Joey Ovalle

Music business senior Joey Ovalle and rhetoric and writing sophomore Cole Ourso met through UT Queer Chorus. Ovalle and Ourso are engaged and preparing for this year’s spring chorus concert.

Photo Credit: Mengwen Cao | Daily Texan Staff

During a UT Queer Chorus rehearsal, rhetoric and writing sophomore Cole Ourso wears a yellow skirt and laughs at a recalled memory. Ourso wore the same yellow skirt almost two years ago to an event where music business senior Joey Ovalle was playing with his band. Now, Ovalle and Ourso are engaged and working alongside each other for this year’s spring choral concert. 

The choral group is made up of around 11 regular members who identify as a number of genders. Ovalle, the group’s director, organizes Bohemian Rhapsody sheet music while the altos and sopranos fawn over the ring. This is one of the last rehearsals leading up to the group’s spring concert on Friday evening. With two practices a week, the members get together and sing personal arrangements of classics by artists such as Katy Perry and Queen. 

Ourso, who was new to UT and excited to meet people within the queer community, decided to check out BloQ Party. The event, which takes place every fall, hosts an array of queer organizations on campus and is put on by Queer People of Color & Allies. At the same event, Ovalle was on stage performing with his band, The Manifest Electric. Ourso noticed his musical talent but couldn’t work up the courage to approach him. A week later, Oursosaid fate intervened after seeing Ovalle again at a queer meet-up group called Hangout. 

“I remember seeing this tiny blonde person inching toward me,” Ovalle said. “There was just something there — I don’t know what it was. I just needed to get to know this person. Somehow I was suave enough to get Cole’s number.”

The couple has been able to grow together through their work with UT Queer Chorus. Ourso stresses that gender isn’t something as easily defined as society perceives it to be.

“Coming to UT, I realized that genders outside of the binary were a thing,” Ourso said. “There’s a whole spectrum. It’s not just the line. It’s a triangle or a sphere.”

Both Ovalle and Ourso want to become teachers. Ovalle will be pursuing a master’s in musicology in the fall and Ourso, who still has a year and a half left before graduation, wants to get a doctorate in education or rhetoric.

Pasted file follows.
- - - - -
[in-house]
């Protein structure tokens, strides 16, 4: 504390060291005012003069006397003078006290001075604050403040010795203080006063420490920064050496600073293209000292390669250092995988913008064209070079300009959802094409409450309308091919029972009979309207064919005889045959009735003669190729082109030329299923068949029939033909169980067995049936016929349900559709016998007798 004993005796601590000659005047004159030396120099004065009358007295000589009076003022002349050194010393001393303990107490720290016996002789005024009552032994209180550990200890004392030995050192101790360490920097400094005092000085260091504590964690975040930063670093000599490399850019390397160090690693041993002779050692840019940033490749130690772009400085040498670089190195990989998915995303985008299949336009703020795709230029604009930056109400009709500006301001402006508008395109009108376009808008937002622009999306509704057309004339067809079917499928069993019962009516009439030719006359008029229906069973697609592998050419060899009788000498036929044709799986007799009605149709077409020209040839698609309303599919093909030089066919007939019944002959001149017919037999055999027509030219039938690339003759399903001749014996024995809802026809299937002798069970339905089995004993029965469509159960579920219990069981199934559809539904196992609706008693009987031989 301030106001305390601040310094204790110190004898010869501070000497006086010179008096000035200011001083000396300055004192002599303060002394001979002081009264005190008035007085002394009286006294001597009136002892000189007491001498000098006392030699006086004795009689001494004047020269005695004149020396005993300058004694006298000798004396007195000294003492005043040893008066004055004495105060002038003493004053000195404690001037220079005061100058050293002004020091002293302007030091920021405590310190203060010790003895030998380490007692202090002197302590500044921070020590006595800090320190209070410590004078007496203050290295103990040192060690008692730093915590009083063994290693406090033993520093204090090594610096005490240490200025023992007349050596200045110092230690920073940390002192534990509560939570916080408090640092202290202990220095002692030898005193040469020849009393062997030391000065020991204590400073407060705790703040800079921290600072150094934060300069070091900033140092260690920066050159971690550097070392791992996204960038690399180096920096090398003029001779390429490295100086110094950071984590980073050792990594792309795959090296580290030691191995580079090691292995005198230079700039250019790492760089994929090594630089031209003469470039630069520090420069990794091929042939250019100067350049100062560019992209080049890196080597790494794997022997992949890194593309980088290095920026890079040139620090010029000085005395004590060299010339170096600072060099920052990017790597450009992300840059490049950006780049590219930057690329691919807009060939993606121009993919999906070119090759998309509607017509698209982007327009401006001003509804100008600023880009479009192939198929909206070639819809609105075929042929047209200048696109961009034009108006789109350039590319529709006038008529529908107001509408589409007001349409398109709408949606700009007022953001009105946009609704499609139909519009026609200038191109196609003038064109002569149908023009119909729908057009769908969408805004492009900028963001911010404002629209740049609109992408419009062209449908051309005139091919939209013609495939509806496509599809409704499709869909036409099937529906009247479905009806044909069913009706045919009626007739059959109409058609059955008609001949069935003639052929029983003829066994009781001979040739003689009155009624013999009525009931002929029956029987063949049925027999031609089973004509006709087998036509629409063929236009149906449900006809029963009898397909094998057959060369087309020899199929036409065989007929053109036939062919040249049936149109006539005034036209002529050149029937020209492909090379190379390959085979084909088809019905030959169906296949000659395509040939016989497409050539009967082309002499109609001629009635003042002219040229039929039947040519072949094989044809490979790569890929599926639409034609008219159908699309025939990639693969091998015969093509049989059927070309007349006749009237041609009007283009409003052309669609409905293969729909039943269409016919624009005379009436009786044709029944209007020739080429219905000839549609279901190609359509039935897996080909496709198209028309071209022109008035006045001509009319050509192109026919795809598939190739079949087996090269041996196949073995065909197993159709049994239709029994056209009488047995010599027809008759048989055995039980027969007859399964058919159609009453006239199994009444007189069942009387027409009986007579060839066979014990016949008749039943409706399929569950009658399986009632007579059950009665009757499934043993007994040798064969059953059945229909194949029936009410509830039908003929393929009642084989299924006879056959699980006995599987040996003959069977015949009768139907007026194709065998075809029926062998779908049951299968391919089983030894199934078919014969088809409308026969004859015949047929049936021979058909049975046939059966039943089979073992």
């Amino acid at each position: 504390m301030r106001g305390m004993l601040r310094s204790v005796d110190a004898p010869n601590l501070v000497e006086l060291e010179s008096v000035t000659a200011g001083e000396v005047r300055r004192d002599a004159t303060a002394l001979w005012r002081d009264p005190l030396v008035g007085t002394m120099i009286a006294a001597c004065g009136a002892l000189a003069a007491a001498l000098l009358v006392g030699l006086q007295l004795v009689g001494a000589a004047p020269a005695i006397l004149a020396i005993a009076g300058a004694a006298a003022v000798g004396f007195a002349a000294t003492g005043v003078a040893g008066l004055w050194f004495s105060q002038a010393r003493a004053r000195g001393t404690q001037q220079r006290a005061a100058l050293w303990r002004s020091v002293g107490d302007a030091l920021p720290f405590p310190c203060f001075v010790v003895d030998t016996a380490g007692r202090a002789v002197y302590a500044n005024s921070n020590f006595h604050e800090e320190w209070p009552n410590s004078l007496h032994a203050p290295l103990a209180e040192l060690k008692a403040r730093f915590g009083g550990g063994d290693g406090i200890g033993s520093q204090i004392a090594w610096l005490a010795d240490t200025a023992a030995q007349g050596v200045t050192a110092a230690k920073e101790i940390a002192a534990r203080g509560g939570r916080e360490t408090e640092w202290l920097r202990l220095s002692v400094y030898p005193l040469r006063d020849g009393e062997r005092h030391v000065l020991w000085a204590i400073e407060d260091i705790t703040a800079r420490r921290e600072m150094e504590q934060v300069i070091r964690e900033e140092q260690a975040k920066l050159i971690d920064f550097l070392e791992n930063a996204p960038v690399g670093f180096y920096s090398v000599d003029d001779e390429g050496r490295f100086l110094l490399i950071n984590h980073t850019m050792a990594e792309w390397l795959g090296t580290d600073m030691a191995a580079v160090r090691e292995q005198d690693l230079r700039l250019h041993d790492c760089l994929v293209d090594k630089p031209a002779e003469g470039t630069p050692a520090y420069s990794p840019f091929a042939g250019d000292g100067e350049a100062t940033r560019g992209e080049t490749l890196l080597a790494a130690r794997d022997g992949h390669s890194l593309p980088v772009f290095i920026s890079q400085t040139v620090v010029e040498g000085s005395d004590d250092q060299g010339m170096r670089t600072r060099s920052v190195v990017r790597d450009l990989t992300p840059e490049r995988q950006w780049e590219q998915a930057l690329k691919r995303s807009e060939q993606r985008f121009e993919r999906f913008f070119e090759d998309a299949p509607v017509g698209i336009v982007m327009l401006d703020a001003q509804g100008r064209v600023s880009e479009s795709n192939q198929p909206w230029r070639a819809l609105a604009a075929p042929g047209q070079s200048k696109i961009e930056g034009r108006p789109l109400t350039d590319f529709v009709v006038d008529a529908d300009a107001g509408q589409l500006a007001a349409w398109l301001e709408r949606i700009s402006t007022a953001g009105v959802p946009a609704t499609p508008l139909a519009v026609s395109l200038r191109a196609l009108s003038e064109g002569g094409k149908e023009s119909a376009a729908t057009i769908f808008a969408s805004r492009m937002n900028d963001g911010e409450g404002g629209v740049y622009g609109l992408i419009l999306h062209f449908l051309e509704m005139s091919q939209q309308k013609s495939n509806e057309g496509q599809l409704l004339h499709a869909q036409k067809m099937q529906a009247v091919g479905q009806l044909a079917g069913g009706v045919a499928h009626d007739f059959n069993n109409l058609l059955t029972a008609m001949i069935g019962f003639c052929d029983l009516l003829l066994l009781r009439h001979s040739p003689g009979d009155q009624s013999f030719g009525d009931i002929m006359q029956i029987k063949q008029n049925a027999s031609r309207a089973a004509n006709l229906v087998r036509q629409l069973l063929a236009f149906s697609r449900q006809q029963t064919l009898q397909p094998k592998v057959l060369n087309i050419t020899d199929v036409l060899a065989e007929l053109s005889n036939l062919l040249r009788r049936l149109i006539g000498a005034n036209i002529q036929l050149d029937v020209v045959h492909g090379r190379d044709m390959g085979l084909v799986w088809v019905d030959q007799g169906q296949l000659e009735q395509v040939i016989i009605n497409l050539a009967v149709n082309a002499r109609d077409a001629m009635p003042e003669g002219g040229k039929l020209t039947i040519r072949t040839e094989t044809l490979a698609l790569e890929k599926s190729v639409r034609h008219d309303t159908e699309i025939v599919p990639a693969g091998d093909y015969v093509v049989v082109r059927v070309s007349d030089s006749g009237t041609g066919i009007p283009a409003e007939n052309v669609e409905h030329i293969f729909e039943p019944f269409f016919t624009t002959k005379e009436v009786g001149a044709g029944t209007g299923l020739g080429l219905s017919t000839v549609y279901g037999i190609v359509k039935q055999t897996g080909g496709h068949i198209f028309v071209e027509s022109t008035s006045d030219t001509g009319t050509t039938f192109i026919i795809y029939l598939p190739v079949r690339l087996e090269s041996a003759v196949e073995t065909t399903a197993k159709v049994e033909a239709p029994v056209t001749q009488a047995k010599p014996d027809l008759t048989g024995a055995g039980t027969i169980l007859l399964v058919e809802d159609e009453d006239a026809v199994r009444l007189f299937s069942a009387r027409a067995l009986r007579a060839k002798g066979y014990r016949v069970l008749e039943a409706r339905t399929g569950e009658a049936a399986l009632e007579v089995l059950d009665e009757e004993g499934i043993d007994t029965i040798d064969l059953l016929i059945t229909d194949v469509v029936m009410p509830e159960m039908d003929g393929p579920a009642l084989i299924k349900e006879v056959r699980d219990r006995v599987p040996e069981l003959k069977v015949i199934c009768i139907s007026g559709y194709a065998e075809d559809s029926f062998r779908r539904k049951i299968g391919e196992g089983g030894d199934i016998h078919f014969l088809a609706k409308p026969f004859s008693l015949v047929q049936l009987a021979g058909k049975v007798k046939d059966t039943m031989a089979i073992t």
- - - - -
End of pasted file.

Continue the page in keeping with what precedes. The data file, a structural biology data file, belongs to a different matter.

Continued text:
Ourso thinks it is important to incorporate discussion of social justice into everyday conversation. During the performance Friday, members of the ensemble will speak in between songs about topics ranging from asexuality to pronoun use. 

“We’re both really into and focus on issues of marginalization and oppression,” Ourso said. “We try to talk about these things in Queer Chorus. For people that don’t know much, we just like bringing them up so they know these issues exist.”

Tori Randall, a sophomore transfer student, was looking for a performance outlet within the queer community when she found out about UT Queer Chorus. 

“For me, it was about finding a way to be involved within the queer community that was comfortable while raising awareness,” Randall said. “There are other facets to the queer community other than the lobbying, activism side of things. With the discussion of queer musicians in the media right now, it’s even more important that we show we do a variety of different things within the queer community.” 

Randall said she was excited for her move from Arlington to Austin because it meant more diversity. Despite the more welcoming atmosphere, she still needed a place that felt inclusive and with Ourso, Ovalle and the chorus, she found that.

“[Ourso] and [Ovalle] were some of the very first people I met at UT,” Randall said. “They’ve both been amazingly welcoming and kind. With them, I found a group of people who are all really knowledgeable about social issues and gender stuff. It’s really nice to have that safe space where everyone understands what you’re saying and what you are going through. They are really great. When they’re together you just know they belong together.”